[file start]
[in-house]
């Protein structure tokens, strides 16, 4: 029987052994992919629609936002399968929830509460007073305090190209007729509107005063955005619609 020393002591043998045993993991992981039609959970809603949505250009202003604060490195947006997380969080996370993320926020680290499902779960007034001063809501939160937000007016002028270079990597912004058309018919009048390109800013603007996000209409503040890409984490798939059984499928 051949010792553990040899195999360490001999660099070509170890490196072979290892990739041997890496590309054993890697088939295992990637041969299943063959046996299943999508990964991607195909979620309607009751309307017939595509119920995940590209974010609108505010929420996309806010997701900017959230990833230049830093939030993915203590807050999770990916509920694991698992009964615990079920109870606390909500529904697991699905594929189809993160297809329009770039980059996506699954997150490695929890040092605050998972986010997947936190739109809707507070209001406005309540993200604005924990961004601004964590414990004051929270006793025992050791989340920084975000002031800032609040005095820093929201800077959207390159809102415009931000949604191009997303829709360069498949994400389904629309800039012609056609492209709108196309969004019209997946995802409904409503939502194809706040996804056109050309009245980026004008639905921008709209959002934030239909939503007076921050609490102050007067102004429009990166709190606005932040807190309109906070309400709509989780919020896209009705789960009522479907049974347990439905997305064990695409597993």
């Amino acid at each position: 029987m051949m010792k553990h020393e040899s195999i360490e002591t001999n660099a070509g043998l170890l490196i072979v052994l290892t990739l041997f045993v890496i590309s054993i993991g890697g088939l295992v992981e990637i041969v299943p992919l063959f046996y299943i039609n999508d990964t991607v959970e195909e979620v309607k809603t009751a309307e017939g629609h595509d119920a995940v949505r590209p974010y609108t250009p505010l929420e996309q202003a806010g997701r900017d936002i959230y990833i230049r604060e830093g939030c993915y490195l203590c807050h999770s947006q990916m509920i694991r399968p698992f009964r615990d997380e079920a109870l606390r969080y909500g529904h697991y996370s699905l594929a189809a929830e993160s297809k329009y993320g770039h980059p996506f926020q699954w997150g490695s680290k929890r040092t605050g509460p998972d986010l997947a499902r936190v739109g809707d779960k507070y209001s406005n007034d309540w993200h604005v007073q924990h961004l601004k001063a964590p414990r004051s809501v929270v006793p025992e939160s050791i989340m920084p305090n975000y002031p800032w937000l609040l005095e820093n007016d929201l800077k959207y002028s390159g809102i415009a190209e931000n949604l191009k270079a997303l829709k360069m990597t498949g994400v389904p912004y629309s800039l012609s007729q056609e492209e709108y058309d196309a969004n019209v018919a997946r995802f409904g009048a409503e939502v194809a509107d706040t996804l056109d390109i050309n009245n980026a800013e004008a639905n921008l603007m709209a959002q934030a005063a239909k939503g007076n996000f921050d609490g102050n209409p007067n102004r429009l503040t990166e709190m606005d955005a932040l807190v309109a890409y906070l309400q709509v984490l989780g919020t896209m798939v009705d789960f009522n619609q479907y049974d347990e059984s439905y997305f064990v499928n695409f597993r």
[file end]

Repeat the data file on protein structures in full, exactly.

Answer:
[in-house]
């Protein structure tokens, strides 16, 4: 029987052994992919629609936002399968929830509460007073305090190209007729509107005063955005619609 020393002591043998045993993991992981039609959970809603949505250009202003604060490195947006997380969080996370993320926020680290499902779960007034001063809501939160937000007016002028270079990597912004058309018919009048390109800013603007996000209409503040890409984490798939059984499928 051949010792553990040899195999360490001999660099070509170890490196072979290892990739041997890496590309054993890697088939295992990637041969299943063959046996299943999508990964991607195909979620309607009751309307017939595509119920995940590209974010609108505010929420996309806010997701900017959230990833230049830093939030993915203590807050999770990916509920694991698992009964615990079920109870606390909500529904697991699905594929189809993160297809329009770039980059996506699954997150490695929890040092605050998972986010997947936190739109809707507070209001406005309540993200604005924990961004601004964590414990004051929270006793025992050791989340920084975000002031800032609040005095820093929201800077959207390159809102415009931000949604191009997303829709360069498949994400389904629309800039012609056609492209709108196309969004019209997946995802409904409503939502194809706040996804056109050309009245980026004008639905921008709209959002934030239909939503007076921050609490102050007067102004429009990166709190606005932040807190309109906070309400709509989780919020896209009705789960009522479907049974347990439905997305064990695409597993």
């Amino acid at each position: 029987m051949m010792k553990h020393e040899s195999i360490e002591t001999n660099a070509g043998l170890l490196i072979v052994l290892t990739l041997f045993v890496i590309s054993i993991g890697g088939l295992v992981e990637i041969v299943p992919l063959f046996y299943i039609n999508d990964t991607v959970e195909e979620v309607k809603t009751a309307e017939g629609h595509d119920a995940v949505r590209p974010y609108t250009p505010l929420e996309q202003a806010g997701r900017d936002i959230y990833i230049r604060e830093g939030c993915y490195l203590c807050h999770s947006q990916m509920i694991r399968p698992f009964r615990d997380e079920a109870l606390r969080y909500g529904h697991y996370s699905l594929a189809a929830e993160s297809k329009y993320g770039h980059p996506f926020q699954w997150g490695s680290k929890r040092t605050g509460p998972d986010l997947a499902r936190v739109g809707d779960k507070y209001s406005n007034d309540w993200h604005v007073q924990h961004l601004k001063a964590p414990r004051s809501v929270v006793p025992e939160s050791i989340m920084p305090n975000y002031p800032w937000l609040l005095e820093n007016d929201l800077k959207y002028s390159g809102i415009a190209e931000n949604l191009k270079a997303l829709k360069m990597t498949g994400v389904p912004y629309s800039l012609s007729q056609e492209e709108y058309d196309a969004n019209v018919a997946r995802f409904g009048a409503e939502v194809a509107d706040t996804l056109d390109i050309n009245n980026a800013e004008a639905n921008l603007m709209a959002q934030a005063a239909k939503g007076n996000f921050d609490g102050n209409p007067n102004r429009l503040t990166e709190m606005d955005a932040l807190v309109a890409y906070l309400q709509v984490l989780g919020t896209m798939v009705d789960f009522n619609q479907y049974d347990e059984s439905y997305f064990v499928n695409f597993r």